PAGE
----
Thursday, December 26, 2013

The Hobbit: The Desolation of Smaug - 2013

"The Hobbit: The Desolation of Smaug" - 2013
Dir. by Peter Jackson - 2 hrs. 41 min.

Trailer #3

by Clayton Hollifield

Going into the second movie of a trilogy, you have to know that you're in for the bummer installment.  In a three-act story, the end of the second act should set in motion whatever needs to be resolved in the third act.  Usually, movies aren't sprawling trilogies, and this all plays out over the course of a couple of hours (instead of seven or eight, when we're all done and before the extended versions hit home video).  If you want to see the template for this, you can consult the original Star Wars trilogy, where "The Empire Strikes Back" is the bummer movie.  So, entering "The Hobbit: The Desolation of Smaug" (and much of a downer title is that?), you should expect that things are not going to end up well for Gandalf, Bilbo, and the thirteen dwarves.  So no complaining!

On the heels of the first film, we find Gandalf (Ian McKellan), Bilbo (Martin Freeman), Thorin Oakenshield (Richard Armitage), and the rest of the dirty dozen on the precipice of a giant forest that must be traversed due to time constraints.  Gandalf abandons the crew when something more pressing pops up, and the dwarves end up imprisoned in Elvish prisons, but still make friends.  When they escape, thanks to Bilbo's ingenuity, they continue their quest to reach the Lonely Mountain, and the dwarves can reclaim their ancestral land from a giant, possibly slumbering dragon named Smaug (voiced by Benedict Cumberbatch).

If you're familiar with the book, you'll know that this is the segment that contains both the giant evil spiders, and the escape down a river in wine barrels.  And, since Smaug is in the title of the movie, it's not really a spoiler to say that you'll also finally get a good look at the dragon (and all the riches he's hoarding).  Gandalf also has a solitary battle at a castle, which is separate from the rest of the dwarves and Bilbo's quest.  In terms of the overall tone, the first installment was more light-hearted than this one, but then again, number two out of three has to be the bummer movie.  What hasn't changed is the flair for exotic, vast settings, but a lot of them take place in vast, yet confining places (there was a lot of open space in the first installment).  In terms of the big pieces, I found the giant spider material a little underwhelming, not quite up to what comes across in the book.  On the other hand, the wine-barrel escape was spectacular, one of those action sequences that starts out well, tops itself, and then tops itself again after you think there's nowhere further to go.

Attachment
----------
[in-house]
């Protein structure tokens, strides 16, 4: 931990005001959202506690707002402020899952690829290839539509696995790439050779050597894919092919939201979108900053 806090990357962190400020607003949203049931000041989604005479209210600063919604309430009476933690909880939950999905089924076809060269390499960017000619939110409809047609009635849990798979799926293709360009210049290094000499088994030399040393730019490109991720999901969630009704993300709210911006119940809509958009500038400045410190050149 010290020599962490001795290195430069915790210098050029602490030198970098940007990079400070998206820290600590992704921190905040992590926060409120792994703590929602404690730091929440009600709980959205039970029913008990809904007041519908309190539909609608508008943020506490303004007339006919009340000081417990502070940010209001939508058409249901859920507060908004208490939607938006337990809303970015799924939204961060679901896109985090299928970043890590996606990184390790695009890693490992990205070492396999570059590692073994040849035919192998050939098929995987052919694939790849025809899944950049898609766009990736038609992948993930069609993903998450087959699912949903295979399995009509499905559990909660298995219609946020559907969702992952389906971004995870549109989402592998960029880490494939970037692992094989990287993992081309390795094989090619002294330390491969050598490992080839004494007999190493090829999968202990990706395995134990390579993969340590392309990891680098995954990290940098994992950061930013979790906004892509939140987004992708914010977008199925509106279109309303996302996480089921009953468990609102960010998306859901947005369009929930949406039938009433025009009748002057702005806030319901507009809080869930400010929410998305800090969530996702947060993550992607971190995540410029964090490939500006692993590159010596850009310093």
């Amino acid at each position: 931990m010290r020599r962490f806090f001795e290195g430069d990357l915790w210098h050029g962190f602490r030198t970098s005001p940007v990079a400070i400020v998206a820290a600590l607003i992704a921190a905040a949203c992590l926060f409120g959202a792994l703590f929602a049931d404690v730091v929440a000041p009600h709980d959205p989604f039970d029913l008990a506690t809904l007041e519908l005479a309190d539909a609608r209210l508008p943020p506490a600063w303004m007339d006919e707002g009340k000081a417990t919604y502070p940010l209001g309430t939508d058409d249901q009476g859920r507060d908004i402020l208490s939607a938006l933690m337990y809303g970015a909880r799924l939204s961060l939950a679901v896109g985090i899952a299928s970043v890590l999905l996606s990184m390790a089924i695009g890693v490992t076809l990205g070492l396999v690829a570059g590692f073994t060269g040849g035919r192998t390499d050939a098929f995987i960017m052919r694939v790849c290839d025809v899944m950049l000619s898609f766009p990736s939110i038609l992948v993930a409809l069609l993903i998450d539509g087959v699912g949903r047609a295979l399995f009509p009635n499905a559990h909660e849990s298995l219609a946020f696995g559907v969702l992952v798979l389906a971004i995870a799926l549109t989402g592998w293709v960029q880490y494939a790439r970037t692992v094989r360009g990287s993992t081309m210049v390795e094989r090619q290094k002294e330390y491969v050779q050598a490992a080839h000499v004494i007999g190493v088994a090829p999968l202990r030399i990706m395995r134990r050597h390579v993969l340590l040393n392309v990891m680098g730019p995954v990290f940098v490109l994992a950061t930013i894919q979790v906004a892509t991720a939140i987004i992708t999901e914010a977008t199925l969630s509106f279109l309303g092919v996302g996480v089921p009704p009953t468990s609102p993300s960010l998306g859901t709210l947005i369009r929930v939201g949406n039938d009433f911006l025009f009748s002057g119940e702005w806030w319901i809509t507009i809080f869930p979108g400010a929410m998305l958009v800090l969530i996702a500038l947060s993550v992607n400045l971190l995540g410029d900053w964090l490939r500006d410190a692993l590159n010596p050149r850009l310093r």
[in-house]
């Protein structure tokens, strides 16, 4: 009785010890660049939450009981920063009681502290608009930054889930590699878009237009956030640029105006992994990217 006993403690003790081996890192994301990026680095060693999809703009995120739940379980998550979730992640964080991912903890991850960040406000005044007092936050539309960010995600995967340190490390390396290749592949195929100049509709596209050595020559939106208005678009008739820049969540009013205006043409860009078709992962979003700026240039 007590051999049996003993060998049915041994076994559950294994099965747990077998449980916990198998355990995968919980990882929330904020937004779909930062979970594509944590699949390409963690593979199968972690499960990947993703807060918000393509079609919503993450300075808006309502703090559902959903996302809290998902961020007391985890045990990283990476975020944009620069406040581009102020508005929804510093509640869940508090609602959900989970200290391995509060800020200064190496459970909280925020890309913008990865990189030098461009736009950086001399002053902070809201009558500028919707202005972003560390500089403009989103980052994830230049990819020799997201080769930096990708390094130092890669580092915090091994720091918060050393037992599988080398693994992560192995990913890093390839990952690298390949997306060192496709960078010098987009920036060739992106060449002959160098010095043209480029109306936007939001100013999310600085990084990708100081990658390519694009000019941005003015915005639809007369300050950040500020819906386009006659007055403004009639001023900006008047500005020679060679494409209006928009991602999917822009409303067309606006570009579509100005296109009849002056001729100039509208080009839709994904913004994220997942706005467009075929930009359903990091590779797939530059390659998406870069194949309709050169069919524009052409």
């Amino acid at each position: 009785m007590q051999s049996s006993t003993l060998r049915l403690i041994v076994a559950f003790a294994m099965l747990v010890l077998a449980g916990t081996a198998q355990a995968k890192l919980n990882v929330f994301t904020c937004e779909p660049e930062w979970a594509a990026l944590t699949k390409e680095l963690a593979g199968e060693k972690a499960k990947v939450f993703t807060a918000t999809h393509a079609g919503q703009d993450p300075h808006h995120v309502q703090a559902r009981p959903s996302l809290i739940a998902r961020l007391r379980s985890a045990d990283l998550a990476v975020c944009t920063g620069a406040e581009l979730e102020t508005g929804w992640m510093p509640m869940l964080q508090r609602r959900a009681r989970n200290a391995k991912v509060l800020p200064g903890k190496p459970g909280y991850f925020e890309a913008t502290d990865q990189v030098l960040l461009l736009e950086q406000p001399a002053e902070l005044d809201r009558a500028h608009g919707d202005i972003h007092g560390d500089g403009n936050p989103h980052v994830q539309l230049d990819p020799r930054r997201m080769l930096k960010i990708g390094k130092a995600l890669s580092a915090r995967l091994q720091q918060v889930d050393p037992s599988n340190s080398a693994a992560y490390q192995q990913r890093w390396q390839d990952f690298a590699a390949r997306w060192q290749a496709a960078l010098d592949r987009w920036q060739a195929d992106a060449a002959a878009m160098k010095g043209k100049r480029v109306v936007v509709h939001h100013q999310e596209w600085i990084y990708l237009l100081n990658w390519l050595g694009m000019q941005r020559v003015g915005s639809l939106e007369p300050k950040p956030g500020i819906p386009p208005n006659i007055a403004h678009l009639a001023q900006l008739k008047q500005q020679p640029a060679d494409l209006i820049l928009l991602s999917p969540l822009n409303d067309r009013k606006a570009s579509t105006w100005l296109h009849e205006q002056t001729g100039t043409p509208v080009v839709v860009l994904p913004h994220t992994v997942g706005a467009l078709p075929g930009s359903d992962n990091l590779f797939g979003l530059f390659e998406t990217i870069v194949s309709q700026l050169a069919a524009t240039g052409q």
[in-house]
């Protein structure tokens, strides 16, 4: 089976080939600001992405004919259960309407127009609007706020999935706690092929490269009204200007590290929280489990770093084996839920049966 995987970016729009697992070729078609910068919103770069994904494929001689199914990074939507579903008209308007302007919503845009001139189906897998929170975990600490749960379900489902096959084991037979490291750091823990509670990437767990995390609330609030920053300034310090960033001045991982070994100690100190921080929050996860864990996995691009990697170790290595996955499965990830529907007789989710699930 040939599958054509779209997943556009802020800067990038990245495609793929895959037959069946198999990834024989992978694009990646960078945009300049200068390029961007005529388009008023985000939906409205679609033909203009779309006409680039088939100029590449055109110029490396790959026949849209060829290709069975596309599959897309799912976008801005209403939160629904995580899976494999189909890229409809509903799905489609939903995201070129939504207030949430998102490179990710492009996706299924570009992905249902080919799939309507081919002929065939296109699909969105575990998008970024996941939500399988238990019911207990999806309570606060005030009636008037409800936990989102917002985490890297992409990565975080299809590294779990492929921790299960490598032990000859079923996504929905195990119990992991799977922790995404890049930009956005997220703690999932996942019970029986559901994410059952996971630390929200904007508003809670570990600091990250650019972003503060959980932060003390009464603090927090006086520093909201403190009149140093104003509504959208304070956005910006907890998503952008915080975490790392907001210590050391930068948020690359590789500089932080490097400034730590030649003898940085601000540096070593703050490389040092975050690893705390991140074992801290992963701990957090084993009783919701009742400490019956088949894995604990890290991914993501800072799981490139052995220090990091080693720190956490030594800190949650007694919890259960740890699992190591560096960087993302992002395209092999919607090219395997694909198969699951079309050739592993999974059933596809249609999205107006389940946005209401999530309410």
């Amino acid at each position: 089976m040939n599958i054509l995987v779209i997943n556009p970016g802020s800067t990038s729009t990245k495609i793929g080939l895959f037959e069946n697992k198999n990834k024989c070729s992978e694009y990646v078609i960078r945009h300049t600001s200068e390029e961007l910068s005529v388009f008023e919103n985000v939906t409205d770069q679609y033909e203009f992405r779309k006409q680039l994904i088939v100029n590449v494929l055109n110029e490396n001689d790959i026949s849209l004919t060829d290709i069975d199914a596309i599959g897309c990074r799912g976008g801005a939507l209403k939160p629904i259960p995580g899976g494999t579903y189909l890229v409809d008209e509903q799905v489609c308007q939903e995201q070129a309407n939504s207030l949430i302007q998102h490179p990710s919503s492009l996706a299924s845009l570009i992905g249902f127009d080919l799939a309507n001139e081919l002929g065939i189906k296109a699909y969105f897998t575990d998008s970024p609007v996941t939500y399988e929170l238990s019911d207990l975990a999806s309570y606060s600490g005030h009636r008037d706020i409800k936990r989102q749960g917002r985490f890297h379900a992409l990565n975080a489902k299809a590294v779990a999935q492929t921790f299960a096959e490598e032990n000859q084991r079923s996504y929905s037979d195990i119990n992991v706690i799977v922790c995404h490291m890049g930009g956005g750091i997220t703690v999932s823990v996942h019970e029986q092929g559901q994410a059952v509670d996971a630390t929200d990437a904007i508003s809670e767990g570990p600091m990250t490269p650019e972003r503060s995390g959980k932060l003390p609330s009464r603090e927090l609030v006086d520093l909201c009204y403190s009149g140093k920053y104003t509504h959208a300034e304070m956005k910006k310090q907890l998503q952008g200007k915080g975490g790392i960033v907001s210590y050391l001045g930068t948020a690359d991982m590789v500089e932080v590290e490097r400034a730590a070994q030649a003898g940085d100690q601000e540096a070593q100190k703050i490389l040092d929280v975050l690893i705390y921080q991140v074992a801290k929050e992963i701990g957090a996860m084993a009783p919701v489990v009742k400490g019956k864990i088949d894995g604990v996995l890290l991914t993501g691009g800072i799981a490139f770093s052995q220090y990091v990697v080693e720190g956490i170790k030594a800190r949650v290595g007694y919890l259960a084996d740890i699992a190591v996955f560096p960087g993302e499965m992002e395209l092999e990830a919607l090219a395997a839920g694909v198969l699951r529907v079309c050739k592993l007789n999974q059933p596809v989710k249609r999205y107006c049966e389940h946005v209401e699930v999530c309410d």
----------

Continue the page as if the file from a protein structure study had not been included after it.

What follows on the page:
Part of the joy of these films is seeing places that you've read about, and getting to nose around in them a bit.  The forest is appropriately awful and maddening, the wood elves' land is as interesting as any of the kingdoms shown in the first film.  The Harbor town, Esgaroth, is a foggy and grim place, ruled by a corrupt king played by Stephen Fry.  And finally, inside the Lonely Mountain lays untold riches and a foul-tempered dragon, and it's as awesome as if Uncle Scrooge's Money Pit had come to life.  Heck, even the bar that the film opens in, with a meeting between Thorin and Gandalf, is exactly the kind of bar I'd love to kill a few drinks in.  The entire world is appealing, and unique, and detailed, and widely varied.  This is the kind of movie you need to see on the biggest screen possible, so that you can wallow in the details and be overwhelmed by it all.

On the other hand, there isn't a ton of character development.  Gandalf is Gandalf, and he's got his own thing going on.  And by this point in the story, it's not really Bilbo's story, more a series of battles (as spectacular as they are) than a strengthening of character.  Only Thorin really develops, cracks appearing in his facade, with the very real possibility of power and riches within his grasp.  It's hard to complain about that; it's difficult to say that this film really stands on its own.  It relies on the emotional depth created in the first film to give resonance to the action here, which is fair enough.  Truthfully, we're having a very, very long film meted out a chunk at a time, and the final judgment of merit will come next December, when the entire thing is available.  Until then, it's enough that this one, for the most part, lived up to what I hoped to see on the big screen, and in a couple of instances exceeded it, and that I had a good time watching "The Hobbit: The Desolation of Smaug."  And, more important, that I'll definitely be at the theatre when part three is ready, anxiously waiting to see Smaug get his.

3.5 / 5 - Theatre (3D)

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